Report says CRE leaders expect post covid resurgence

In May, law firm DLA Piper released the 2022 edition of their Annual State of the Market Survey report, highlighting that “optimism about the future of commercial real estate (CRE)” remains strong despite the headwinds the industry faces.

The survey on which the report is built was conducted in February and March of 2022, by collating and analyzing input from CRE leaders and professionals in the US – specifically their take on matters including “pandemic recovery, economic outlook, attractiveness of investment markets and overall expectations over the next 12 months”. This input is further contextualized with additional research, presented the report.

Highlights

Overall, the report [PDF] shows “increased bullishness”, with “more respondents in 2022 [having] a higher level of confidence for the real estate industry’s next 12 months”.

Findings from the report also include that 73 percent of respondents are “expecting a bullish market”. This is consistent with 2021 expectations. “However,” they added, “this year, respondents reported feeling a higher level of confidence in a bull market over the next 12 months; 33 percent described their bullishness as an 8 or higher in 2022, compared to just 16 percent in 2021.”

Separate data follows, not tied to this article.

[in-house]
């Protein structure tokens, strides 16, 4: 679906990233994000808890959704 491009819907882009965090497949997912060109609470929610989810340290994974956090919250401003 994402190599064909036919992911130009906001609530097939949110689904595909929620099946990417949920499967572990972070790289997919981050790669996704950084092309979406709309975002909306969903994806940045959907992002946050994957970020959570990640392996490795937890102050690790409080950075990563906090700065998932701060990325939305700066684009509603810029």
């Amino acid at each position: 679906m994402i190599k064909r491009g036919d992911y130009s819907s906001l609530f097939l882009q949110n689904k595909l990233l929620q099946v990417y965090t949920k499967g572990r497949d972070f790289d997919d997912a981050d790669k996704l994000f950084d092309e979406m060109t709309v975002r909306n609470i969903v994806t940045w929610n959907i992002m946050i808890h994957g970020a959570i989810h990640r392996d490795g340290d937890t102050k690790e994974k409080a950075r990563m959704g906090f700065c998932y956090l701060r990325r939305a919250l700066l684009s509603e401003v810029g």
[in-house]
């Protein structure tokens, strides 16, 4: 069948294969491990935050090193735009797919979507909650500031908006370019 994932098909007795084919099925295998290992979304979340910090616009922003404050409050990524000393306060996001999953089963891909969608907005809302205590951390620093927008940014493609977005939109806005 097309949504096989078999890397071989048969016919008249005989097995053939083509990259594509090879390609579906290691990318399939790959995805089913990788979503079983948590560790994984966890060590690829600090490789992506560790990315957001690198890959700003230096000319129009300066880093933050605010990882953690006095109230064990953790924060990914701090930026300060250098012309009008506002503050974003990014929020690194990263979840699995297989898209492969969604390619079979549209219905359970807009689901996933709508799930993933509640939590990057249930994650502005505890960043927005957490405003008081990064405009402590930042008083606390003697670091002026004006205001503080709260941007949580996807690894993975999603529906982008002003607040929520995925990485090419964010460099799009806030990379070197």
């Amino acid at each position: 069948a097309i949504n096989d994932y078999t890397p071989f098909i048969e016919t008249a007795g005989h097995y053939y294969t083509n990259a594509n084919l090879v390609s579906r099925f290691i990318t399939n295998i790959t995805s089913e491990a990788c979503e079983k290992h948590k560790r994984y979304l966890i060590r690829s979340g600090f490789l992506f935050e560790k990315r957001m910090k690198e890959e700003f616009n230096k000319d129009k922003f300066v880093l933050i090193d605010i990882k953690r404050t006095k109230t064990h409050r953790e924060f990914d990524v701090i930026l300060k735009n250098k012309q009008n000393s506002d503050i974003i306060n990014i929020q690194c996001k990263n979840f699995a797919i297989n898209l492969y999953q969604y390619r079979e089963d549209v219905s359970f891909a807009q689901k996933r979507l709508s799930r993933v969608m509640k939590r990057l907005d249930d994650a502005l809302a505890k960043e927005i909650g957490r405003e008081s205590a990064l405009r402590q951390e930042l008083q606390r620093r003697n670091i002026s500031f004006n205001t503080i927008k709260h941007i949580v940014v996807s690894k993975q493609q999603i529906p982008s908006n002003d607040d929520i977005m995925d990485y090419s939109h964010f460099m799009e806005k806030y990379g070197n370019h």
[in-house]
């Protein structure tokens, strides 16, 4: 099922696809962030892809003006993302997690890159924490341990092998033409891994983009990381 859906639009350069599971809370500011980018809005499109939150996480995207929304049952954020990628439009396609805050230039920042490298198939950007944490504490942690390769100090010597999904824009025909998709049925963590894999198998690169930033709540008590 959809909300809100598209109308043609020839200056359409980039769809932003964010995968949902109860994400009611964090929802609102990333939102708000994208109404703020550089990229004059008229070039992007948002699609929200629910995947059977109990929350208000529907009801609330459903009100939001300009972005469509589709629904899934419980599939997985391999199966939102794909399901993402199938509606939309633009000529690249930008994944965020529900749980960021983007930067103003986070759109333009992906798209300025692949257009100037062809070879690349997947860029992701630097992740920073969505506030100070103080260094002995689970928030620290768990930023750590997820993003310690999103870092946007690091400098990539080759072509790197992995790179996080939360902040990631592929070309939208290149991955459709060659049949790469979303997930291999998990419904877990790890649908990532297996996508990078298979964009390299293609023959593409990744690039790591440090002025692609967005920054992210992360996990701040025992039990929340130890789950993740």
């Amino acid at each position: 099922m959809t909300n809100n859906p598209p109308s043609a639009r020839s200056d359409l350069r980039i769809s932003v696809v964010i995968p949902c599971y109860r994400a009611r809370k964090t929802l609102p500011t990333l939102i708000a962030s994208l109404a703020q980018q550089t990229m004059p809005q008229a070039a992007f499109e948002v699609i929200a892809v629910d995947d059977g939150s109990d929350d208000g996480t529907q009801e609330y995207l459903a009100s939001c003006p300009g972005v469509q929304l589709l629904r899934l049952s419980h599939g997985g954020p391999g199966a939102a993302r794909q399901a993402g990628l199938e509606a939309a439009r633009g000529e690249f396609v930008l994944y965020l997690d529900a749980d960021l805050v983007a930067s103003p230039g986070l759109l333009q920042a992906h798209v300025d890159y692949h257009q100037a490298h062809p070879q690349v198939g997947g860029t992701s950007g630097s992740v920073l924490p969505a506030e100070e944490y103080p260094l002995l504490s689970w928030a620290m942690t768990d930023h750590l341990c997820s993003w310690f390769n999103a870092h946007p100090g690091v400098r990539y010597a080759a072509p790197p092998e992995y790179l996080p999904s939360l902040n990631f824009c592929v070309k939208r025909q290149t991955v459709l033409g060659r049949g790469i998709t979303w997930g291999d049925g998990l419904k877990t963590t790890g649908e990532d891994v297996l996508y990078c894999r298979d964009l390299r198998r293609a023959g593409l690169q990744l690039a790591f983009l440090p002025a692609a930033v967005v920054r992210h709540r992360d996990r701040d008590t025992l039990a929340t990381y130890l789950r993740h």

Top contributing reasons include the apparent availability of capital in the market, with over half of the respondents citing this as the main source of their confidence.

Viewed per sector, Commercial Property Executive says in their analysis of the report, “Industrial (66 percent) and multifamily (57 percent) remain the property types that investors believe offer the best risk-adjusted returns over the next 12 months.”

Shaping CRE

Inflation and interest rate changes were ranked most likely to have an impact specifically in the CRE market in the coming year, but ecommerce, migration of workers out of city centers, and the “redesign/reimagining use of office and other commercial spaces” were also common responses.

Concerns remain

Top concerns included interest rate increases (cited by 26 percent of respondents), inflation (18 percent), as well as the Russian invasion of Ukraine.

US gains and advice

Finally, respondents to the survey said they felt the US would be seen as a safe and stable option, attracting non-US investment. “During times of uncertainty – like the pandemic or the conflict in Ukraine — investors often flock to safe havens,” the report reads, adding “a well-defined legal system, transparency and proven economic resiliency” are among the US’s assets.  

In the face of global uncertainty though, the report authors caution that CRE professionals and firms must “remain agile and prioritize adaption, with an eye towards staying ahead of the curve”.

SOCIAL: Do you see the US CRE market as a safe haven in times of global uncertainty? How do you expect inflation to make itself known in your CRE specialty?